Hi Guys, Today we'll be talking about a very fundamental part of computer science and programming in general; Time complexity in Big O notation

First of all, we need to ask some questions;

**What is Big o notation**: Big O notation in its simplest form is simply the way we measure the efficiency of an algorithm as input grows. Thats it.

**What is Time Complexity**: Time Complexity is the amount of time it takes an algorithm to run completely given a specific input or sample size.

We'll talk about the most common time complexities we have in programming;

- Constant Time (O(1))
- Linear Time (O(n))
- Quadratic time (O(n^2))
- Logarithmic time (O(log n))

Let's go through these one by one:

**Constant Time**: An algorithm is said to run in constant time if it runs in the same time regardless of the input size. For example, you are asked to write a function that returns the first element in an array, so you'll have something like

```
public int FirstArrayElement( int[] numbers){
return numbers[0];
}
```

Great, so it does not matter if there are 5 elements or 50 elements in the numbers array. It will always run in the same time, hence constant time.

**Linear time**: An algorithm is said to run in linear time when the time it takes to run is directly proportional to the input size. A good example is if you are asked to print every element in an array.

```
public void PrintElements(int[] numbers){
for(int i =0; i < numbers.Length; i++){
Console.WriteLine($"This is element {i}")
}
}
```

So, if the numbers array has 5 elements, our algorithm will go around 5 times, if it has 10 elements, our algorithm will go around 10 times, and so on.

Quadratic time: Algorithms with nested for loops (i.e. a for loop within another for loop) are said to run in quadratic time. For example, if you are asked to find two numbers in our numbers array that add up to 10, we can write an algorithm in Quadratic time like this

```
public int[] SumTwoNumbers(int[] numbers){
int[] nums = new int[2];
for(int i =0; i < numbers.Length; i++){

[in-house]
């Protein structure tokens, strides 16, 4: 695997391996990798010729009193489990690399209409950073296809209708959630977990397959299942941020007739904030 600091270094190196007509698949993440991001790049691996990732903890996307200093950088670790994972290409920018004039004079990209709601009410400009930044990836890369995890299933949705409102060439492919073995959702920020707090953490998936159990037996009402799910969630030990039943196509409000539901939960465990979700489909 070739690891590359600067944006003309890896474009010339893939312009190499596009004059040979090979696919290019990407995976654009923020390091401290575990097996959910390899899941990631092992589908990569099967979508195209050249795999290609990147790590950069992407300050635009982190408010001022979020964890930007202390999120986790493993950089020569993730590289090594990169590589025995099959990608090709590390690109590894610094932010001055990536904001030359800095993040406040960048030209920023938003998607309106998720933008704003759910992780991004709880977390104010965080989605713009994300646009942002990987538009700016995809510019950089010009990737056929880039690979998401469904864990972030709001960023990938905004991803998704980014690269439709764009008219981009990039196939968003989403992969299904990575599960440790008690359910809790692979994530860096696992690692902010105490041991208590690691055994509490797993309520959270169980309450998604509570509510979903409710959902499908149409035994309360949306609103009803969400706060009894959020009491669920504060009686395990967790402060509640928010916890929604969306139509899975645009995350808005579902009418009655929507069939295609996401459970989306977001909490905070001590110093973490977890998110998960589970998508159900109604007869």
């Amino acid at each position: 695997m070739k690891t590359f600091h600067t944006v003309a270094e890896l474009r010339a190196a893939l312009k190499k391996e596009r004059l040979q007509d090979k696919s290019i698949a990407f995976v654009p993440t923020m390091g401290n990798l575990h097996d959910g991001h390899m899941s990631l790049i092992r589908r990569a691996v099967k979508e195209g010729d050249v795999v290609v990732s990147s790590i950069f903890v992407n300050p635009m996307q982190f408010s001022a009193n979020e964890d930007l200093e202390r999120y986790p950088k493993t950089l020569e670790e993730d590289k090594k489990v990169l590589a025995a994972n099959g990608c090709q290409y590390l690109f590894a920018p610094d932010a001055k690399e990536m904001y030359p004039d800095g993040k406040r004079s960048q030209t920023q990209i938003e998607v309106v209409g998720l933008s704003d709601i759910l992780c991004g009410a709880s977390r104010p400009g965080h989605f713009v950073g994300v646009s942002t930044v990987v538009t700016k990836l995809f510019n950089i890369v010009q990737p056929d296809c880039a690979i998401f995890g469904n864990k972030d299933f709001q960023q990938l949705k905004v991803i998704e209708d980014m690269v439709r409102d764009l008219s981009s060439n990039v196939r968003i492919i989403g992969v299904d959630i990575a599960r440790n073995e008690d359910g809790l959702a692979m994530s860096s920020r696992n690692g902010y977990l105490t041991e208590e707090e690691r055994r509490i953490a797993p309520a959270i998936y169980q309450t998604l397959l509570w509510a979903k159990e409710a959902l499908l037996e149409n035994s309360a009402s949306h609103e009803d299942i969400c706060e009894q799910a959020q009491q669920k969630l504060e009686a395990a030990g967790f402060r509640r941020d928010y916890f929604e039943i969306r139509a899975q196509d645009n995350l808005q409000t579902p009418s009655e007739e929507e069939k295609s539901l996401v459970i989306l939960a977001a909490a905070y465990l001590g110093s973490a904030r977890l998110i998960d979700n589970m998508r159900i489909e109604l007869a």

for(int j =1; j < numbers.Length; j++){
if(numbers[i] + numbers[j] == 10)
nums[0] = numbers[i];
nums[1] = numbers[j];
}
}
return nums;
}
```

So from this example above, although it is not efficient, it shows how quadratic time works. where if we have 5 elements in the numbers array, our algorithm with run 5^2 which is 25, and if there are 10 elements in the array our algorithm will go around 10^2 which is 100 times. And so on.

Logarithmic time: An algorithm runs in logarithmic time if it takes to run is proportional to the logarithm of input/ sample size. A good example of an algorithm that implements logarithmic time complexity is binary search. Basically in binary search, for every round trip it makes, the search interval is divided in half.

```
public bool BinarySearchchek(int[] numbers){
int low = 0;
int high = numbers.Length - 1;
int mid = (low + high)/2;
while(low <= high){
if(numbers[mid] == 10) return true;
if(numbers[mid] < 10 ) low = mid + 1;
if(numbers[mid] > 10) high = mid - 1;
mid = (low + high)/ 2;
}
return false;
}
```

So basically, as the while loop runs, depending on the condition, we either increment the low variable or decrement the high variable, and then recalculate the mid to run in the loop again.

Those of some of the most popular time complexities we have in programming and with practice and a little more learning, you should be able to see when an algorithm runs in a specific time.

Happy coding everyone.

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